In Chinese, characters are easily classified by how they are formed. Most radicals are either pictographs or ideographs. Pictographs or Pictograms are formed by a simplified direct visual representation of the word they represent. Ideographs or Ideograms are formed by a simplifed picture that depicts the meaning or idea behind the word. Compound Ideographs are words formed by combining the meaning of two or more radicals to suggest the meaning of a word; while Phono-Semantic Compound words use one set of radicals for general meaning and another radical to indicate the sound of the word. A Rebus is a character that has replaced another because they were pronounced the same. And, a Transformed Cognate is a word that used to have two meanings but has split to become two separate words. Formation methods often reveal the logic behind how characters are constructed.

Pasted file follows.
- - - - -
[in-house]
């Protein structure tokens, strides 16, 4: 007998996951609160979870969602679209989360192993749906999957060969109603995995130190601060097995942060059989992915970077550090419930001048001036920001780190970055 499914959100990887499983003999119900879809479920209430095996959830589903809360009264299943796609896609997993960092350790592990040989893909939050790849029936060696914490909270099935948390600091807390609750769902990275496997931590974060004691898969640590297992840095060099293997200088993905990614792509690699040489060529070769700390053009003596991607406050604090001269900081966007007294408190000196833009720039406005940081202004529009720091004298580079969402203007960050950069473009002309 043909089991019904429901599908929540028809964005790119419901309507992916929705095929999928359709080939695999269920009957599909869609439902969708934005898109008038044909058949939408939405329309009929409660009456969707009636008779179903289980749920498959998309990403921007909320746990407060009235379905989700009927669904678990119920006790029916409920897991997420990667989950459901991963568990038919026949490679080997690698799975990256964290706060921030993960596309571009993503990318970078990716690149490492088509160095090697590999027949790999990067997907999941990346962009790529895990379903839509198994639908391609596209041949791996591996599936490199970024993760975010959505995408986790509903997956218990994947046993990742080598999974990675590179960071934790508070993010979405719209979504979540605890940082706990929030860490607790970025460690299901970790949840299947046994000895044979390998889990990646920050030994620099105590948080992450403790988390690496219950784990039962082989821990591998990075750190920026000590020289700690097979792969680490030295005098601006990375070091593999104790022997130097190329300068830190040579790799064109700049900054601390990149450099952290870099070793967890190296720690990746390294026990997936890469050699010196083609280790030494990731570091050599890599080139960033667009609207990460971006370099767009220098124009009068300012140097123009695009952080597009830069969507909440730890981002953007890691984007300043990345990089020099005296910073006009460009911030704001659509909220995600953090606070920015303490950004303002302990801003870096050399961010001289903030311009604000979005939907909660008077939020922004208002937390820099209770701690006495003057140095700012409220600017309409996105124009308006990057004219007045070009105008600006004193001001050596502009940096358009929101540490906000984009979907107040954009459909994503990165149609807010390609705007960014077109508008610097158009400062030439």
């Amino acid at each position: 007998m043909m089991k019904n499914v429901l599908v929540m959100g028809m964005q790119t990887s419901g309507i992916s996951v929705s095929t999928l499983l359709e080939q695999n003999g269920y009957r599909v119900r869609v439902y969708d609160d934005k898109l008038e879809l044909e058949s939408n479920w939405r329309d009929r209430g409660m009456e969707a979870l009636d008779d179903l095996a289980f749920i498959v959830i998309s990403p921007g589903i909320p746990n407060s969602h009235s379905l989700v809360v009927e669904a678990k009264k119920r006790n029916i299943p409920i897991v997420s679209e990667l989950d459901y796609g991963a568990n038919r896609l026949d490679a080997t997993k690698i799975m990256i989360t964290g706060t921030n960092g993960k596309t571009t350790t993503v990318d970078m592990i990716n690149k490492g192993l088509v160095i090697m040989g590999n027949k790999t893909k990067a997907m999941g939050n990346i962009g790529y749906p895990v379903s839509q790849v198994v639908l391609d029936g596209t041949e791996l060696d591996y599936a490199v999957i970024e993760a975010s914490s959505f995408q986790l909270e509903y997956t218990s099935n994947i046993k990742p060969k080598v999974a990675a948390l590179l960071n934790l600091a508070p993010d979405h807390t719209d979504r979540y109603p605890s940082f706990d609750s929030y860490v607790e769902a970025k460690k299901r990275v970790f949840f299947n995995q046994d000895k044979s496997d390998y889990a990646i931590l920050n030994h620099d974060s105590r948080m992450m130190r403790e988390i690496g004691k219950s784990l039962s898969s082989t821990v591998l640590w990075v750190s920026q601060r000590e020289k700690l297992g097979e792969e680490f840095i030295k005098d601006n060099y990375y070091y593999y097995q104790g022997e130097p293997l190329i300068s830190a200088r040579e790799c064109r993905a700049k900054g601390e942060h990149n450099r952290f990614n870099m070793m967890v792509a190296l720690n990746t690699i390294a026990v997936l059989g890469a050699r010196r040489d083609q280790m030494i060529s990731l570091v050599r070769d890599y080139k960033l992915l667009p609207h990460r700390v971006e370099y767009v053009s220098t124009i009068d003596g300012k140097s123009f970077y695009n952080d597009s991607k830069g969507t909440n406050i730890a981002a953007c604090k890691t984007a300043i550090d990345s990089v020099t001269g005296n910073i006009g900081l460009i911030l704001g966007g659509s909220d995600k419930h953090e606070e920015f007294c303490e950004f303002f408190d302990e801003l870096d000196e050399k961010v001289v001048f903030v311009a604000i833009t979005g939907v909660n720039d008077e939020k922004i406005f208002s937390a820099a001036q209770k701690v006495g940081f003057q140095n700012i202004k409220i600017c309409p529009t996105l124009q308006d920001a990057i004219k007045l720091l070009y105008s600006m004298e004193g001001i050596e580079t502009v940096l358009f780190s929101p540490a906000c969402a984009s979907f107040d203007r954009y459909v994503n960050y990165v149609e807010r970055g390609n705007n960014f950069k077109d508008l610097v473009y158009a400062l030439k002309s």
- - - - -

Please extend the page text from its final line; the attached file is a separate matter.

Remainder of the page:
These methods can form single-character words, words like 林 (forest) and 明 (bright). Additionally, two or more characters can also be used together to form new meaning, but they remain separate characters. Words like 火山 (volcano), and 人口 (population) are good examples of these kinds of words.